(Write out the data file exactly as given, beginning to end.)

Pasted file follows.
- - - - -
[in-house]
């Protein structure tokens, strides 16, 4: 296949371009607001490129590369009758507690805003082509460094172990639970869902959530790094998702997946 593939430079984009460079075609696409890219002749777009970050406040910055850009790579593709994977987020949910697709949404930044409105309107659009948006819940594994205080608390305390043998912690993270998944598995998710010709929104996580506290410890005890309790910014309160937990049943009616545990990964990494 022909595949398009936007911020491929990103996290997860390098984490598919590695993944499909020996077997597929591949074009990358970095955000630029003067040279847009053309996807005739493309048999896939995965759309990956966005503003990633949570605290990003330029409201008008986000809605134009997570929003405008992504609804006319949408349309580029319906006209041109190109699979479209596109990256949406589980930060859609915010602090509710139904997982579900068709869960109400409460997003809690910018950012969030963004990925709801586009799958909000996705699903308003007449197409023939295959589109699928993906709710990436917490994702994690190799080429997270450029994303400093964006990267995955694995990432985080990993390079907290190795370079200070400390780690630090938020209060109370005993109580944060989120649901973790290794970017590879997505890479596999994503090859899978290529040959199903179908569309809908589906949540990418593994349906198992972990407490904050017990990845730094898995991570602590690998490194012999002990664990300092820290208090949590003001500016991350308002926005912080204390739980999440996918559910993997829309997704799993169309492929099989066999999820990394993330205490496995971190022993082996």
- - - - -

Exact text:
[in-house]
């Protein structure tokens, strides 16, 4: 296949371009607001490129590369009758507690805003082509460094172990639970869902959530790094998702997946 593939430079984009460079075609696409890219002749777009970050406040910055850009790579593709994977987020949910697709949404930044409105309107659009948006819940594994205080608390305390043998912690993270998944598995998710010709929104996580506290410890005890309790910014309160937990049943009616545990990964990494 022909595949398009936007911020491929990103996290997860390098984490598919590695993944499909020996077997597929591949074009990358970095955000630029003067040279847009053309996807005739493309048999896939995965759309990956966005503003990633949570605290990003330029409201008008986000809605134009997570929003405008992504609804006319949408349309580029319906006209041109190109699979479209596109990256949406589980930060859609915010602090509710139904997982579900068709869960109400409460997003809690910018950012969030963004990925709801586009799958909000996705699903308003007449197409023939295959589109699928993906709710990436917490994702994690190799080429997270450029994303400093964006990267995955694995990432985080990993390079907290190795370079200070400390780690630090938020209060109370005993109580944060989120649901973790290794970017590879997505890479596999994503090859899978290529040959199903179908569309809908589906949540990418593994349906198992972990407490904050017990990845730094898995991570602590690998490194012999002990664990300092820290208090949590003001500016991350308002926005912080204390739980999440996918559910993997829309997704799993169309492929099989066999999820990394993330205490496995971190022993082996």